I used to be pretty.
Theoretically, I still could be. I have some decent raw material. Taller than average. Slender, athletic frame, if a little pear-shaped. Hair that is straight without intervention, light brown with natural strawberry highlights. Brown eyes, dark eyelashes, full lips. Clear skin with a few freckles. Maybe not beautiful, but okay. More than some people have to start out with, and I feel like I should make the most of it.
I’m working in the clinic right now. I adore office work. Things that most people take for granted- sleeping at night, wearing your own clothes to work, eating lunch- are joys that I get to experience in clinic that I don’t usually get while working on the wards. I can put on pants that fit, a purple shirt that looks good with my skin tone, and put on thirty seconds worth of makeup. Undereye concealer, powder, a little blush, a lipstick that has been in my white coat for months. Four people stop me this morning to tell me how great I look. “Wow, are you wearing makeup?” “You look great!” “I like you in your clothes” (side note: does this sound inappropriate to you? Would you also like me out of my clothes?) “You are really pretty.” They always sound a little surprised when they say that.
I smile and laugh a little. I tell them thank you, that this is how I used to look in my other life. This is how I looked before I went to medical school, became a doctor, and worked harder/got less sleep than a mother of perpetually newborn twins.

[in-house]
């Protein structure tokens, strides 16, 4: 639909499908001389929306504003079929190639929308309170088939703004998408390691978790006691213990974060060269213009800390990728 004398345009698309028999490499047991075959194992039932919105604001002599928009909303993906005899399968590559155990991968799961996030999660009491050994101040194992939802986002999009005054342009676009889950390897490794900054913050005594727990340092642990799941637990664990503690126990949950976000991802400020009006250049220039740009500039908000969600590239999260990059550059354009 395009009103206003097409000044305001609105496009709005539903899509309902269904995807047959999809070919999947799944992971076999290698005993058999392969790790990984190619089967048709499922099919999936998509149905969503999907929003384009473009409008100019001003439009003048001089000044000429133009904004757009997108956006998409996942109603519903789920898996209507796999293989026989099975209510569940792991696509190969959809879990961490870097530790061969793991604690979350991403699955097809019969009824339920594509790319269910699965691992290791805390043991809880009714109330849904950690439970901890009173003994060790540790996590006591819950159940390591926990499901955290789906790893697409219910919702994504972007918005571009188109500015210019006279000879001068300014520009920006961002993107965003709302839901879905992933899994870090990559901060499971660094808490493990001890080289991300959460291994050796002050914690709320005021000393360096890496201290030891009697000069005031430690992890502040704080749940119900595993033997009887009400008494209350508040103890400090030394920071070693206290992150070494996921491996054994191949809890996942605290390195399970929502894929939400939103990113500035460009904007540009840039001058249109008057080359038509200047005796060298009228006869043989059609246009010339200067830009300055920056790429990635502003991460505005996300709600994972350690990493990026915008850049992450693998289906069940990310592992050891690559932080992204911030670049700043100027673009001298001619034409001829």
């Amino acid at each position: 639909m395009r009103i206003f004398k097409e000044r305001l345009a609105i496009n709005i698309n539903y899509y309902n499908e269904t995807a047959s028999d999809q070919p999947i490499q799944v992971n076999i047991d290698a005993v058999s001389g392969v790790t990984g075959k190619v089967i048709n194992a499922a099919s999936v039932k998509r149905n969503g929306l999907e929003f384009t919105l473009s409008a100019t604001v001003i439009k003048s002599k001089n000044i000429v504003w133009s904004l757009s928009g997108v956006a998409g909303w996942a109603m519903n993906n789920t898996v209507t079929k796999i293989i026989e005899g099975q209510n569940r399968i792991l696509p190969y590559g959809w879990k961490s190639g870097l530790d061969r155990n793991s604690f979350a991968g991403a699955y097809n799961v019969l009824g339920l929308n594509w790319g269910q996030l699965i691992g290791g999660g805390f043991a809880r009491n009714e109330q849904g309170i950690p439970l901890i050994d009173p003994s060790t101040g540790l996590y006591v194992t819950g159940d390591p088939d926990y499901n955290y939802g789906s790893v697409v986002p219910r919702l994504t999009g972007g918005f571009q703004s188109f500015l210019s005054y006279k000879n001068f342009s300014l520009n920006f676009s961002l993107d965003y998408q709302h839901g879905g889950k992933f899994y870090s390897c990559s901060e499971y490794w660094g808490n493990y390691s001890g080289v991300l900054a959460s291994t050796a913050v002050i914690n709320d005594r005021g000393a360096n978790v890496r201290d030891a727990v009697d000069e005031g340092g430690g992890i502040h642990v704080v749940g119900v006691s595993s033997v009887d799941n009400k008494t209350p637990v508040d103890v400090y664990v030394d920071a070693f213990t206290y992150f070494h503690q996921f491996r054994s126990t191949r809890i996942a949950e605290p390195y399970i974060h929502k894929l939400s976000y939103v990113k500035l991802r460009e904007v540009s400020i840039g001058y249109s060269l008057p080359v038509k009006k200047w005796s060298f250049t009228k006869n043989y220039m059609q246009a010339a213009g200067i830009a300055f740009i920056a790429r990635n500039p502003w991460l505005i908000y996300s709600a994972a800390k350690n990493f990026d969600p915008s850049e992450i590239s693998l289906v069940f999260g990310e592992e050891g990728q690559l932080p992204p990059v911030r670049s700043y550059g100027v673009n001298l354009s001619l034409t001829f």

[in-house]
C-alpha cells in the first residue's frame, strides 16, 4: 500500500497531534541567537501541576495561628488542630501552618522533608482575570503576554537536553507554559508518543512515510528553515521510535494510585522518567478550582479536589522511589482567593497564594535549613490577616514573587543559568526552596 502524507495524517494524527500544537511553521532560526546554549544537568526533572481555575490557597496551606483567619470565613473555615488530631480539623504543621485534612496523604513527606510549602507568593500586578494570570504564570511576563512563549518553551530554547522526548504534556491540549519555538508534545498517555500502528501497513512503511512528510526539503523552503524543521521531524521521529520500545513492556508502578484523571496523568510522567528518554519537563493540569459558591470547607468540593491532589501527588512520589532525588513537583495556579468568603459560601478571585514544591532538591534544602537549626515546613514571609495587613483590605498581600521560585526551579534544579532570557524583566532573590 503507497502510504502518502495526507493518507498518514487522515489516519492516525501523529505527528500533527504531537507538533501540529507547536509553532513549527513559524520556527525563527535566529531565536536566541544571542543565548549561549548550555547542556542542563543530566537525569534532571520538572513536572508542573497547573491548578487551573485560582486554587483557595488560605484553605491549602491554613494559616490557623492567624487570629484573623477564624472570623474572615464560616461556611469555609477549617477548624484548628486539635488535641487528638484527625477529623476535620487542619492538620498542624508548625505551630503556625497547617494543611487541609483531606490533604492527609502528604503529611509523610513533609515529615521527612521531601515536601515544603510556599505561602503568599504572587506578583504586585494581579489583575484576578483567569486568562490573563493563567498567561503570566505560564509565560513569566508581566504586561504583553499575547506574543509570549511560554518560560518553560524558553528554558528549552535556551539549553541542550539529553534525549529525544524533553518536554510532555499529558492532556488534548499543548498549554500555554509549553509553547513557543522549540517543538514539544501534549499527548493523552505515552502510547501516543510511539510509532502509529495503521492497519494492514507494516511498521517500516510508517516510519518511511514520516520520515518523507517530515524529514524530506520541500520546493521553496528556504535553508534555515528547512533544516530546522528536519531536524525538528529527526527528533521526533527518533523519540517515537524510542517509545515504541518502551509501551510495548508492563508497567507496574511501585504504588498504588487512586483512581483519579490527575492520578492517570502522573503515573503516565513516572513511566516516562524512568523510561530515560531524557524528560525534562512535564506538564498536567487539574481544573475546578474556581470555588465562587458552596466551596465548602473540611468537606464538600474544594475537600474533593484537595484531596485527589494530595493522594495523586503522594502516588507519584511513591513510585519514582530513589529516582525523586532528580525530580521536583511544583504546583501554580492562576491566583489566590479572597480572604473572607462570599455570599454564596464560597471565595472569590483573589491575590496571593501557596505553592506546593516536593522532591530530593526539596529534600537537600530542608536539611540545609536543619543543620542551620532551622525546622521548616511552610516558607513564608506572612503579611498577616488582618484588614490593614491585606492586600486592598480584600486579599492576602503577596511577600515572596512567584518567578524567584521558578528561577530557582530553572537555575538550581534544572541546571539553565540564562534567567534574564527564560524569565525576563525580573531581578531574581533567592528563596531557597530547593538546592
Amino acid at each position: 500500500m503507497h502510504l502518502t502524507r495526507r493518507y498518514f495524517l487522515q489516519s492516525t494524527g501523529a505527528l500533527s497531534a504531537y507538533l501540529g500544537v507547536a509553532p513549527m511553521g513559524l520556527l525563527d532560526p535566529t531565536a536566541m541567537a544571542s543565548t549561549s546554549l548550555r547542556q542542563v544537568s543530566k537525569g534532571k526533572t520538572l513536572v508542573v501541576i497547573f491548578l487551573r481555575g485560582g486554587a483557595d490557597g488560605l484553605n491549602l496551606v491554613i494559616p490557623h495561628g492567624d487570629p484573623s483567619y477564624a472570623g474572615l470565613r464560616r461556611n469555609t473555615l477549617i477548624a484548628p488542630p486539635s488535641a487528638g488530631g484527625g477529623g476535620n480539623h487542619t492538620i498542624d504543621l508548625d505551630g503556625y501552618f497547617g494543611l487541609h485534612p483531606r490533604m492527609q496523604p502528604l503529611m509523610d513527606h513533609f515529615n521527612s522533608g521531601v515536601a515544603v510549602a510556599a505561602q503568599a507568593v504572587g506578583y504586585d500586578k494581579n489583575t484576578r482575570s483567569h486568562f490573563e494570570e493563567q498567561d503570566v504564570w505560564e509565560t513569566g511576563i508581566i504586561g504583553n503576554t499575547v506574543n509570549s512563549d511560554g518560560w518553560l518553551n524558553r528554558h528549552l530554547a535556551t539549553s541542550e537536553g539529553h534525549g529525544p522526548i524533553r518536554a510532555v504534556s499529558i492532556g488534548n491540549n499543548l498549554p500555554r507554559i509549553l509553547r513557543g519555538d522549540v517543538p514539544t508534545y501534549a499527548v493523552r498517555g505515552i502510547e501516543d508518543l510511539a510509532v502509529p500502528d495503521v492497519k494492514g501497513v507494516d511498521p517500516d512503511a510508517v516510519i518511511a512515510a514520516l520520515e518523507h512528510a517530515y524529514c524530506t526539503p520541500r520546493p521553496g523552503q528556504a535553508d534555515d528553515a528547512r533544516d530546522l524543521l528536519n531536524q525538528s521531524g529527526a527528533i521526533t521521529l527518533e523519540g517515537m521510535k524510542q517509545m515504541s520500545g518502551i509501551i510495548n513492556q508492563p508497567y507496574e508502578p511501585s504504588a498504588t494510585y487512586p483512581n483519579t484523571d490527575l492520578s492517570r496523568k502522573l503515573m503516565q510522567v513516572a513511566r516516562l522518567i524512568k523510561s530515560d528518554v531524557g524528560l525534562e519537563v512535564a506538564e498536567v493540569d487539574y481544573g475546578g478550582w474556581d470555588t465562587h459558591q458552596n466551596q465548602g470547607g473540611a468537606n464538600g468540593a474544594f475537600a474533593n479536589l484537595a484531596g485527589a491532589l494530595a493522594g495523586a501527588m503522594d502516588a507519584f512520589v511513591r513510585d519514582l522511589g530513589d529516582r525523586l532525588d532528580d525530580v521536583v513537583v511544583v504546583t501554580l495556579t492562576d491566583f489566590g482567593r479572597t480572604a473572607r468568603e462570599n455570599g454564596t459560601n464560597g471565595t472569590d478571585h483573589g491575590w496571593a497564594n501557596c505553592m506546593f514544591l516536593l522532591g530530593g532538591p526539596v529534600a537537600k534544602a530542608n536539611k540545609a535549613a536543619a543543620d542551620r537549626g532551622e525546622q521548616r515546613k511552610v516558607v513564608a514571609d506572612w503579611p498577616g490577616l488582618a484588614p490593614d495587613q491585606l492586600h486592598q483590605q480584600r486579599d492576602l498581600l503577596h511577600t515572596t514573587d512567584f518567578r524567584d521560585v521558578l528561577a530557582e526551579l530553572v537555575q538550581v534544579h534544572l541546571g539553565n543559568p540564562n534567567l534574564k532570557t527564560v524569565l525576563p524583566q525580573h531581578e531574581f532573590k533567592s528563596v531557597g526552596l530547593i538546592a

When I’m at the hospital, I wear the required men’s scrubs. They are too short, hug my hips too tight, and gap in the chest. My hair is always up and never combed. Sometimes I wear my surgical hat even when I’m not going to the OR, just because I feel like it’s cuter than my head. My skin is dull, I have pimples from my surgical mask, and I look bruised on the thin skin under my eyes. My joints ache with tiredness. I look weary. I feel old.
I always sort of wondered when I would start looking older. I look young for my age, and always have. Indeed, the “little doc” came out of people’s surprise that I was old enough and accomplished enough to be wearing a white coat. When would I stop looking like the “little doc” and just a doctor? Now I know.
I think this process will age me. Like the presidents. Those guys always start out looking okay, and gradually their wrinkles form and deepen, the skin looks sallow, their hair goes gray. By the end of the term, they have aged much more than four years. And I think this four years of residency will do the same to me.
However, hopefully then I will have a stable practice that I love, a little more sleep at night, and more working hours during the daytime. I can wear comfortable scrubs that are made for women. I’ll feel better, even though I’ll be older.
And hopefully I’ll make enough money to buy more expensive cosmetics, and afford a few units of Botox. I think I’ll probably need them.
Medelita Guest Blogger: Dr. Anne Kennard. Anne is an OB/GYN resident in Phoenix. She has kept a collection of writings about medicine/becoming a doctor since her second year of medical school, and we’re honored to welcome her as a guest blogger for Medelita.